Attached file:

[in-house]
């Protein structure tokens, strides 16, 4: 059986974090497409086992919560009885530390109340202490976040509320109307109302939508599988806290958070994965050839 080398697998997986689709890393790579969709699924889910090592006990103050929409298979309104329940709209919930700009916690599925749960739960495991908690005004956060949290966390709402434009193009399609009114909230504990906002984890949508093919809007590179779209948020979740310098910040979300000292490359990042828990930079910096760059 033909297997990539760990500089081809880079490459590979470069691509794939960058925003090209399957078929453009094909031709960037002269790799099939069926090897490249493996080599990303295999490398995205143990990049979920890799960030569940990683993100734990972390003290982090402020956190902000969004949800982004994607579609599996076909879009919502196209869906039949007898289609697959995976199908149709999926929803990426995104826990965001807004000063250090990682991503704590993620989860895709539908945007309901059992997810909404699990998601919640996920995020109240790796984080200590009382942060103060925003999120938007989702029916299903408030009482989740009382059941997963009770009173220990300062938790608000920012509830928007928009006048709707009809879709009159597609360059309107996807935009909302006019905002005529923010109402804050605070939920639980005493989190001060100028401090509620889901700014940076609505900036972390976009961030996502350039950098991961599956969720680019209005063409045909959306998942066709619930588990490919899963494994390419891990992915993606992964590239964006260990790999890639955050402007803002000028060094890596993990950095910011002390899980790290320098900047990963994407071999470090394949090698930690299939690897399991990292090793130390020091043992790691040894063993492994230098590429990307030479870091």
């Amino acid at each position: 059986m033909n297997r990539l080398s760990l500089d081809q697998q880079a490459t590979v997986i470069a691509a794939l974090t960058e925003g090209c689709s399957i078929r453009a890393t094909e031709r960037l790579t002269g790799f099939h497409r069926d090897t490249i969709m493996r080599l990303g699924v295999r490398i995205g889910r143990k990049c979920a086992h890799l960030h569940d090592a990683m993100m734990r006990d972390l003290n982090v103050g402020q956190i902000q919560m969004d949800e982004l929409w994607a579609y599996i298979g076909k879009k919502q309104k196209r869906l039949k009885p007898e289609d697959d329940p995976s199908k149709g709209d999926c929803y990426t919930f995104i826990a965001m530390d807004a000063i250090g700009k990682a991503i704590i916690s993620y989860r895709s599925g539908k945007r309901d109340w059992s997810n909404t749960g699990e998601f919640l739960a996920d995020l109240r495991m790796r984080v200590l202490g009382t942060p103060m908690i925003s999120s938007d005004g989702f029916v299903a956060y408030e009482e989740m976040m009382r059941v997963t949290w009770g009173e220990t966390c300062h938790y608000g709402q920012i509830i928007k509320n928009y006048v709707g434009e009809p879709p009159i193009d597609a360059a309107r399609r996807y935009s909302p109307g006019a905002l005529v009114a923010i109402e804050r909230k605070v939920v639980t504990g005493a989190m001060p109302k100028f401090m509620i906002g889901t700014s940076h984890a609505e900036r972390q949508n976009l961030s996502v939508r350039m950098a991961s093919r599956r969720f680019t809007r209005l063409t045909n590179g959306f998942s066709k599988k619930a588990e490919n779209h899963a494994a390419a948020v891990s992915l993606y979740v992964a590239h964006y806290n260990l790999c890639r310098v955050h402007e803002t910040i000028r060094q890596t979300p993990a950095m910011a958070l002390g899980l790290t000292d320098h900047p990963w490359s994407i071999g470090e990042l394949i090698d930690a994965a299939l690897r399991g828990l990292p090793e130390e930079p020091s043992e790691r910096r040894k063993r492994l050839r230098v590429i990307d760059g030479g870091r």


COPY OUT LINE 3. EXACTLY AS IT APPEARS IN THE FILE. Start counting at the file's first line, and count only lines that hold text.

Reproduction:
């Amino acid at each position: 059986m033909n297997r990539l080398s760990l500089d081809q697998q880079a490459t590979v997986i470069a691509a794939l974090t960058e925003g090209c689709s399957i078929r453009a890393t094909e031709r960037l790579t002269g790799f099939h497409r069926d090897t490249i969709m493996r080599l990303g699924v295999r490398i995205g889910r143990k990049c979920a086992h890799l960030h569940d090592a990683m993100m734990r006990d972390l003290n982090v103050g402020q956190i902000q919560m969004d949800e982004l929409w994607a579609y599996i298979g076909k879009k919502q309104k196209r869906l039949k009885p007898e289609d697959d329940p995976s199908k149709g709209d999926c929803y990426t919930f995104i826990a965001m530390d807004a000063i250090g700009k990682a991503i704590i916690s993620y989860r895709s599925g539908k945007r309901d109340w059992s997810n909404t749960g699990e998601f919640l739960a996920d995020l109240r495991m790796r984080v200590l202490g009382t942060p103060m908690i925003s999120s938007d005004g989702f029916v299903a956060y408030e009482e989740m976040m009382r059941v997963t949290w009770g009173e220990t966390c300062h938790y608000g709402q920012i509830i928007k509320n928009y006048v709707g434009e009809p879709p009159i193009d597609a360059a309107r399609r996807y935009s909302p109307g006019a905002l005529v009114a923010i109402e804050r909230k605070v939920v639980t504990g005493a989190m001060p109302k100028f401090m509620i906002g889901t700014s940076h984890a609505e900036r972390q949508n976009l961030s996502v939508r350039m950098a991961s093919r599956r969720f680019t809007r209005l063409t045909n590179g959306f998942s066709k599988k619930a588990e490919n779209h899963a494994a390419a948020v891990s992915l993606y979740v992964a590239h964006y806290n260990l790999c890639r310098v955050h402007e803002t910040i000028r060094q890596t979300p993990a950095m910011a958070l002390g899980l790290t000292d320098h900047p990963w490359s994407i071999g470090e990042l394949i090698d930690a994965a299939l690897r399991g828990l990292p090793e130390e930079p020091s043992e790691r910096r040894k063993r492994l050839r230098v590429i990307d760059g030479g870091r």